Notes and Textbook Usage in Mechanics Courses

M. Austin Creasy
2017 ASEE Annual Conference & Exposition Proceedings   unpublished
The majority of academic instructors provide a syllabus at the beginning of every semester with details about class structure, reading assignments, homework assignments, exam schedule, etc. Instructors assume that students will use the resources to prepare for class and as a guide for learning the course content. In reality, students sometimes read the textbook and typically only use the notes to complete assignments without reviewing them before class. These actions leave the instructor
more » ... e instructor introducing the topics during normal class contact hours instead of discussing the topics because the students are not prepared to engage in the material and have in depth discussions. Several mechanics courses (statics, strength of materials, and dynamics) were taught as flipped courses over two years in a mechanical engineering technology program. The expectation of these courses was that students would come to class prepared and ready to ask questions. A survey was given to these students in order to determine when students used the notes and textbook for these types of courses compared to the same questions about traditional courses that were not taught in this flipped manner. The results show that students are more involved in preparation when the expectation is stated for these flipped courses. This paper will review these results and discuss areas for future work.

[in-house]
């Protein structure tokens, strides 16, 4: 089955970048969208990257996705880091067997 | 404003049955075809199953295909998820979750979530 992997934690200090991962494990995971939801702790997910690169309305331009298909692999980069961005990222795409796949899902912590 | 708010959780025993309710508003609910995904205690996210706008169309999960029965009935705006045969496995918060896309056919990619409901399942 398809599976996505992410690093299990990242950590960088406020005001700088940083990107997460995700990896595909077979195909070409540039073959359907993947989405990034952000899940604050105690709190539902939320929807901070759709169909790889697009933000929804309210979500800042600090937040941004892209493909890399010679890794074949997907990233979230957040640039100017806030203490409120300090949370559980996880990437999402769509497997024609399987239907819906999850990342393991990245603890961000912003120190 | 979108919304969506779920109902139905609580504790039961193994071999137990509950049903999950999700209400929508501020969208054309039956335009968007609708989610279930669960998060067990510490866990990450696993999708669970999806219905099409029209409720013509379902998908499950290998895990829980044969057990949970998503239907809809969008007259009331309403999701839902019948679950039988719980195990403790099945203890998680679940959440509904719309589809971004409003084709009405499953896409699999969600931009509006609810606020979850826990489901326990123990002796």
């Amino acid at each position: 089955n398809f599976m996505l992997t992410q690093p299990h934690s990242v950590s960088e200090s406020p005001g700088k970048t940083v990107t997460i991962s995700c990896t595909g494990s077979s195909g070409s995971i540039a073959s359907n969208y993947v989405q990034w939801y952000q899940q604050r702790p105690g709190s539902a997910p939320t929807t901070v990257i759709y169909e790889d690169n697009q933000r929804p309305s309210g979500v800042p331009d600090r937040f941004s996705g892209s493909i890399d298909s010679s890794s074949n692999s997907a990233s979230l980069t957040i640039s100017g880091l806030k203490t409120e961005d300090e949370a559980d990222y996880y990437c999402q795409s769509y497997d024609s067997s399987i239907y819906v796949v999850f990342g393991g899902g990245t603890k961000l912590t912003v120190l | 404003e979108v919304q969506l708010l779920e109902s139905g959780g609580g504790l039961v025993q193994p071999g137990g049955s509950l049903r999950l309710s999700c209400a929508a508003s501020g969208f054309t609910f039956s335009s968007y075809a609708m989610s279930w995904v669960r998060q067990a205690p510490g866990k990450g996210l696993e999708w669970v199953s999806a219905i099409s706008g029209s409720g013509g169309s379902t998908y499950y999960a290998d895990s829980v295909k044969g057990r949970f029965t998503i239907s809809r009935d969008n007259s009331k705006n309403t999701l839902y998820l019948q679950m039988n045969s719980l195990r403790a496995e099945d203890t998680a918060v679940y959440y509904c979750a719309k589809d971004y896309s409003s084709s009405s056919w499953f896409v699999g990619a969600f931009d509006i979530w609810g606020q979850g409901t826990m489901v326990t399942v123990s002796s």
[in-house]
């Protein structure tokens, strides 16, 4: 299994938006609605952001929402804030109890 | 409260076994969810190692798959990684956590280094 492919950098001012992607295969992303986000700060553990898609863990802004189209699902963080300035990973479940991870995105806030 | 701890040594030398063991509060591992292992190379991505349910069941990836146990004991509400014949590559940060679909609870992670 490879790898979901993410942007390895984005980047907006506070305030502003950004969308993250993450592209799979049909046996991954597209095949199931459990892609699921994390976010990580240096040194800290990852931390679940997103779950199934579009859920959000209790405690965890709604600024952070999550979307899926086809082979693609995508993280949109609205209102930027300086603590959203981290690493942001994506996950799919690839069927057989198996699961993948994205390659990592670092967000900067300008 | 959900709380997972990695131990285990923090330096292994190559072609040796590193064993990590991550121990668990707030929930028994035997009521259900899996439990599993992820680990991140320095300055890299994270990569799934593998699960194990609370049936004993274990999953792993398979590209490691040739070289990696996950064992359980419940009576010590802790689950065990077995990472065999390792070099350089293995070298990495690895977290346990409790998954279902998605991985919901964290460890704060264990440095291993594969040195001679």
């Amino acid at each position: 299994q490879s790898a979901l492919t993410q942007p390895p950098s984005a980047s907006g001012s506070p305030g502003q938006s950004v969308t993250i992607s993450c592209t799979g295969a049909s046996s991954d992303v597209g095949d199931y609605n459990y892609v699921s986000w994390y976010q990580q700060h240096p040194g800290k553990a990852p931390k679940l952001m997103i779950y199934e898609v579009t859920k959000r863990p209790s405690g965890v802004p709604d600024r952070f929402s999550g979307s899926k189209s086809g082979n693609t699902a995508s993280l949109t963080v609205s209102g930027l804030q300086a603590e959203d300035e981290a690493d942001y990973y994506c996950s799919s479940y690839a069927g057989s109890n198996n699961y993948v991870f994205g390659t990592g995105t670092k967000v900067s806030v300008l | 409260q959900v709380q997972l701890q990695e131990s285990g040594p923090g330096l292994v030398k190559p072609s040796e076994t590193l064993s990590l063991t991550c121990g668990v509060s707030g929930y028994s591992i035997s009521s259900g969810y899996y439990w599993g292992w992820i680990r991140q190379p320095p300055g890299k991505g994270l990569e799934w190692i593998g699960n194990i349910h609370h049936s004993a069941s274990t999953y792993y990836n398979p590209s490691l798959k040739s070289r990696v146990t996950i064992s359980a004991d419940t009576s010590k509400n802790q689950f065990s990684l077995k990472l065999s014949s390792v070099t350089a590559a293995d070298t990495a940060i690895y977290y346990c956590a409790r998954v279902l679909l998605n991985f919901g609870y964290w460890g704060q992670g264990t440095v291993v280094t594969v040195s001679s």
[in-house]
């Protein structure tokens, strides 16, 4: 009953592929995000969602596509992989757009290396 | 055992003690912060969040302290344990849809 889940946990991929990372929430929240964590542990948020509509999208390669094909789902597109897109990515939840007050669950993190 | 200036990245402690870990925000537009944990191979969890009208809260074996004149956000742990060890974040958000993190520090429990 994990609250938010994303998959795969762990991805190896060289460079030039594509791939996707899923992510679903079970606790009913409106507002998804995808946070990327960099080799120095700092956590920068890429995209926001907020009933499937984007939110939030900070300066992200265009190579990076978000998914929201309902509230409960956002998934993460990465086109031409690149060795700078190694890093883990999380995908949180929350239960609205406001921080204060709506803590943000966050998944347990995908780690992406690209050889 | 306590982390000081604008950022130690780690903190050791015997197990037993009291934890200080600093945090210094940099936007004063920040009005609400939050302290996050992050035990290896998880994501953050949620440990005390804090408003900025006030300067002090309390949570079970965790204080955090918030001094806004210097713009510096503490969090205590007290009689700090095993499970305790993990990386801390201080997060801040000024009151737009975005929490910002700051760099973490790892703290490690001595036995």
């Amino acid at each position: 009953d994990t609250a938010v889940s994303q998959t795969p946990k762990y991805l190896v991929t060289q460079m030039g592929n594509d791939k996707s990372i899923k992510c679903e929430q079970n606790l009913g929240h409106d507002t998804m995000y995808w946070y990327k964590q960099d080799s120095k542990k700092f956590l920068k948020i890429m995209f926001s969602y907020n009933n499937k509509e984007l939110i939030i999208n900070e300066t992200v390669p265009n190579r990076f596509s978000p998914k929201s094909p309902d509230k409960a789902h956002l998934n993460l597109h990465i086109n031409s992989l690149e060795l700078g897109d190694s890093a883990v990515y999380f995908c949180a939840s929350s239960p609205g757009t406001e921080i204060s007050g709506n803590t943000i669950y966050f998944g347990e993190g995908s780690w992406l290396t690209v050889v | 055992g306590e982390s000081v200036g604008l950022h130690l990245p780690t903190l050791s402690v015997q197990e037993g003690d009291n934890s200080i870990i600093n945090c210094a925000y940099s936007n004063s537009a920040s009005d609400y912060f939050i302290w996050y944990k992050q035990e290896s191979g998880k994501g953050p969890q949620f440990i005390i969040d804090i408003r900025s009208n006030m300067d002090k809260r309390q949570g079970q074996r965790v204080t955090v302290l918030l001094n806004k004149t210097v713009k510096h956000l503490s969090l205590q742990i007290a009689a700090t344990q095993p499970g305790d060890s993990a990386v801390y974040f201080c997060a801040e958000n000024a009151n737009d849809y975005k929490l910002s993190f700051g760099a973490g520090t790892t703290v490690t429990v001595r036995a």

doi:10.18260/1-2--28711 fatcat:k7q4tb2uoff6lnvl7qsqz4njua